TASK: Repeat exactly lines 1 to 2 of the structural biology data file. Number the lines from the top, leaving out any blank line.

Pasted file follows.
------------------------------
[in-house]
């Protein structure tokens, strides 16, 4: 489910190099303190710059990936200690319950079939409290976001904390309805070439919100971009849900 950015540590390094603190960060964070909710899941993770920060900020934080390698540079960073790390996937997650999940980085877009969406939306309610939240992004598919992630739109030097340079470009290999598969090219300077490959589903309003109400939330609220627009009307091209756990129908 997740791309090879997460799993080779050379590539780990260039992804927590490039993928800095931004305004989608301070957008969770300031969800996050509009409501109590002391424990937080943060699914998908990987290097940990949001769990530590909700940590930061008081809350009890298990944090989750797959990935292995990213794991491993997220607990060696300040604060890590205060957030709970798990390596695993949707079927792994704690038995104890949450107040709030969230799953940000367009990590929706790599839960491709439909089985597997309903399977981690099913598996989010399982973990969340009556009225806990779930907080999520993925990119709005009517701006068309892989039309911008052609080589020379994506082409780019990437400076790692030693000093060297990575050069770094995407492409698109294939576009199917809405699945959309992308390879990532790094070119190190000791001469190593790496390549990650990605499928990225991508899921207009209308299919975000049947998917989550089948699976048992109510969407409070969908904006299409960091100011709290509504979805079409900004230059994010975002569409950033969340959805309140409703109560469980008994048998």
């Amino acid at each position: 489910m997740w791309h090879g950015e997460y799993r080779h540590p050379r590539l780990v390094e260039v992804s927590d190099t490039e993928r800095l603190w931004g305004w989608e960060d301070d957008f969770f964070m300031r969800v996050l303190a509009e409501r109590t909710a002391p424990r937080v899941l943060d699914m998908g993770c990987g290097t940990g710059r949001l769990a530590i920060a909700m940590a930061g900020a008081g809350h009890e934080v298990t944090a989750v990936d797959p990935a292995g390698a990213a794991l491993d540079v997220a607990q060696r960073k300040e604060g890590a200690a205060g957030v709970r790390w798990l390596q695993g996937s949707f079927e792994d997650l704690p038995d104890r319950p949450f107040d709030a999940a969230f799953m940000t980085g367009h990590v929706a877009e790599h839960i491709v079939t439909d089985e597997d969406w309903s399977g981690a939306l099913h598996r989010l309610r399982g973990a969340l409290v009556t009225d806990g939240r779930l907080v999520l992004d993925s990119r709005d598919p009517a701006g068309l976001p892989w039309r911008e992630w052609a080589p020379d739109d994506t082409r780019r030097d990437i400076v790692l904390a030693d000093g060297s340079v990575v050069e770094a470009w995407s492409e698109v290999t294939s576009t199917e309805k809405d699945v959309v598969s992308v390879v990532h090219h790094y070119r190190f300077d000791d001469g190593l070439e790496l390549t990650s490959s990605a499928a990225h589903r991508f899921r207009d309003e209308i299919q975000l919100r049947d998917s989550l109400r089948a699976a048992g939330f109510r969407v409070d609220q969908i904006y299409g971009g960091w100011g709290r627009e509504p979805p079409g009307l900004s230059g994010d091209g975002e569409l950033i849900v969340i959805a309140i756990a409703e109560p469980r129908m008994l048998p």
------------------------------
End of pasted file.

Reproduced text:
[in-house]
């Protein structure tokens, strides 16, 4: 489910190099303190710059990936200690319950079939409290976001904390309805070439919100971009849900 950015540590390094603190960060964070909710899941993770920060900020934080390698540079960073790390996937997650999940980085877009969406939306309610939240992004598919992630739109030097340079470009290999598969090219300077490959589903309003109400939330609220627009009307091209756990129908 997740791309090879997460799993080779050379590539780990260039992804927590490039993928800095931004305004989608301070957008969770300031969800996050509009409501109590002391424990937080943060699914998908990987290097940990949001769990530590909700940590930061008081809350009890298990944090989750797959990935292995990213794991491993997220607990060696300040604060890590205060957030709970798990390596695993949707079927792994704690038995104890949450107040709030969230799953940000367009990590929706790599839960491709439909089985597997309903399977981690099913598996989010399982973990969340009556009225806990779930907080999520993925990119709005009517701006068309892989039309911008052609080589020379994506082409780019990437400076790692030693000093060297990575050069770094995407492409698109294939576009199917809405699945959309992308390879990532790094070119190190000791001469190593790496390549990650990605499928990225991508899921207009209308299919975000049947998917989550089948699976048992109510969407409070969908904006299409960091100011709290509504979805079409900004230059994010975002569409950033969340959805309140409703109560469980008994048998």